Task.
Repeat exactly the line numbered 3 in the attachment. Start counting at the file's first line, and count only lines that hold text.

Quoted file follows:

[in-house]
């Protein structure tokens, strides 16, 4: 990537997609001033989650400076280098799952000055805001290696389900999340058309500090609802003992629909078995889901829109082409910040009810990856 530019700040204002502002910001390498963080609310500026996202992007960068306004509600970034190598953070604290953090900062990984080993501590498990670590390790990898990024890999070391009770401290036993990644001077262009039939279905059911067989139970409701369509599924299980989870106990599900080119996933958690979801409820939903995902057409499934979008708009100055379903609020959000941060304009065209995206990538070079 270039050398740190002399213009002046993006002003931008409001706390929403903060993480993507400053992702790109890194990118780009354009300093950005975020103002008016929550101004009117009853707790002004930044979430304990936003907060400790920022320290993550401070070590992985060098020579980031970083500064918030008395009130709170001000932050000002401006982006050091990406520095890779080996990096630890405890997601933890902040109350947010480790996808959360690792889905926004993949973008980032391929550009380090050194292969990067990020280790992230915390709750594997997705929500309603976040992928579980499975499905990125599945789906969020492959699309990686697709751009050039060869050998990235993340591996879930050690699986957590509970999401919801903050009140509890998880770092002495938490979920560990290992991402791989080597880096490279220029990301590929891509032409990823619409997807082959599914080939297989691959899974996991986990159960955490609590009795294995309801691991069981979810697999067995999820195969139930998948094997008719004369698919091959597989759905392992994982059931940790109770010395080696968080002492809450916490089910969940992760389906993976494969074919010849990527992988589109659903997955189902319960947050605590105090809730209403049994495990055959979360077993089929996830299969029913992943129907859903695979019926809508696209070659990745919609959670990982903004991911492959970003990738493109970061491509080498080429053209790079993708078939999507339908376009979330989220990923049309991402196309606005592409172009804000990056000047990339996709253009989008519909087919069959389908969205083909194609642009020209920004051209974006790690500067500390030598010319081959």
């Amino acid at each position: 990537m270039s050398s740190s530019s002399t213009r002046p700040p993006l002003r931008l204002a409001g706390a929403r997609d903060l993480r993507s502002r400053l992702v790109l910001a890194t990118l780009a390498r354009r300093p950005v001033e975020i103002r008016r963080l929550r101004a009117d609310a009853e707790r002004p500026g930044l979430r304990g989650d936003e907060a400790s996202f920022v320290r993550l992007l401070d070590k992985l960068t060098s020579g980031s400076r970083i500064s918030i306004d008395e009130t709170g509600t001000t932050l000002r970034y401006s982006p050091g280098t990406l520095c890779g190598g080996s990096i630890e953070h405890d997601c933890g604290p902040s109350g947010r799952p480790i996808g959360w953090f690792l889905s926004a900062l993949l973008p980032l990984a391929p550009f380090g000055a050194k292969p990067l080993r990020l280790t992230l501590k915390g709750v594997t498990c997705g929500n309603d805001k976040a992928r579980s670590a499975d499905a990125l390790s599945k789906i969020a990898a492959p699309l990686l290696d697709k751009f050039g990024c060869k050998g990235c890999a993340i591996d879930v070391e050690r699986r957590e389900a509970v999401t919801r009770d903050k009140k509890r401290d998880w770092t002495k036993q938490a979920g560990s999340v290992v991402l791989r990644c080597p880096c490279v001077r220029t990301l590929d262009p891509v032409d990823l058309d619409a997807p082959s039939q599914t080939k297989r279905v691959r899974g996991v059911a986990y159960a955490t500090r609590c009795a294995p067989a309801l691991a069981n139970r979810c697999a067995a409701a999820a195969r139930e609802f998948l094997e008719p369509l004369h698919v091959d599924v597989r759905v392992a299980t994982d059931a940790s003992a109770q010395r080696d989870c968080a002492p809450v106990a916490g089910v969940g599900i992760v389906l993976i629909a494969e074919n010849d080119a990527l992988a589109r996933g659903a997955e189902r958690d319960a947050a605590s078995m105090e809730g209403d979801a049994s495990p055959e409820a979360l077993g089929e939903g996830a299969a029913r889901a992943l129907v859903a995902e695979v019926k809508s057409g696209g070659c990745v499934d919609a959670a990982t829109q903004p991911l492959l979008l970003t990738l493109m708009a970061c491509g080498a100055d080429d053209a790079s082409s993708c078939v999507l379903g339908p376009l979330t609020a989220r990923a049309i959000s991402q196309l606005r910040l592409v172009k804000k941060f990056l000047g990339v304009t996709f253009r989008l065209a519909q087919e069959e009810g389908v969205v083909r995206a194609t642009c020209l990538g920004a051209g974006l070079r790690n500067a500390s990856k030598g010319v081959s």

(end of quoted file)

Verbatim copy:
């Amino acid at each position: 990537m270039s050398s740190s530019s002399t213009r002046p700040p993006l002003r931008l204002a409001g706390a929403r997609d903060l993480r993507s502002r400053l992702v790109l910001a890194t990118l780009a390498r354009r300093p950005v001033e975020i103002r008016r963080l929550r101004a009117d609310a009853e707790r002004p500026g930044l979430r304990g989650d936003e907060a400790s996202f920022v320290r993550l992007l401070d070590k992985l960068t060098s020579g980031s400076r970083i500064s918030i306004d008395e009130t709170g509600t001000t932050l000002r970034y401006s982006p050091g280098t990406l520095c890779g190598g080996s990096i630890e953070h405890d997601c933890g604290p902040s109350g947010r799952p480790i996808g959360w953090f690792l889905s926004a900062l993949l973008p980032l990984a391929p550009f380090g000055a050194k292969p990067l080993r990020l280790t992230l501590k915390g709750v594997t498990c997705g929500n309603d805001k976040a992928r579980s670590a499975d499905a990125l390790s599945k789906i969020a990898a492959p699309l990686l290696d697709k751009f050039g990024c060869k050998g990235c890999a993340i591996d879930v070391e050690r699986r957590e389900a509970v999401t919801r009770d903050k009140k509890r401290d998880w770092t002495k036993q938490a979920g560990s999340v290992v991402l791989r990644c080597p880096c490279v001077r220029t990301l590929d262009p891509v032409d990823l058309d619409a997807p082959s039939q599914t080939k297989r279905v691959r899974g996991v059911a986990y159960a955490t500090r609590c009795a294995p067989a309801l691991a069981n139970r979810c697999a067995a409701a999820a195969r139930e609802f998948l094997e008719p369509l004369h698919v091959d599924v597989r759905v392992a299980t994982d059931a940790s003992a109770q010395r080696d989870c968080a002492p809450v106990a916490g089910v969940g599900i992760v389906l993976i629909a494969e074919n010849d080119a990527l992988a589109r996933g659903a997955e189902r958690d319960a947050a605590s078995m105090e809730g209403d979801a049994s495990p055959e409820a979360l077993g089929e939903g996830a299969a029913r889901a992943l129907v859903a995902e695979v019926k809508s057409g696209g070659c990745v499934d919609a959670a990982t829109q903004p991911l492959l979008l970003t990738l493109m708009a970061c491509g080498a100055d080429d053209a790079s082409s993708c078939v999507l379903g339908p376009l979330t609020a989220r990923a049309i959000s991402q196309l606005r910040l592409v172009k804000k941060f990056l000047g990339v304009t996709f253009r989008l065209a519909q087919e069959e009810g389908v969205v083909r995206a194609t642009c020209l990538g920004a051209g974006l070079r790690n500067a500390s990856k030598g010319v081959s």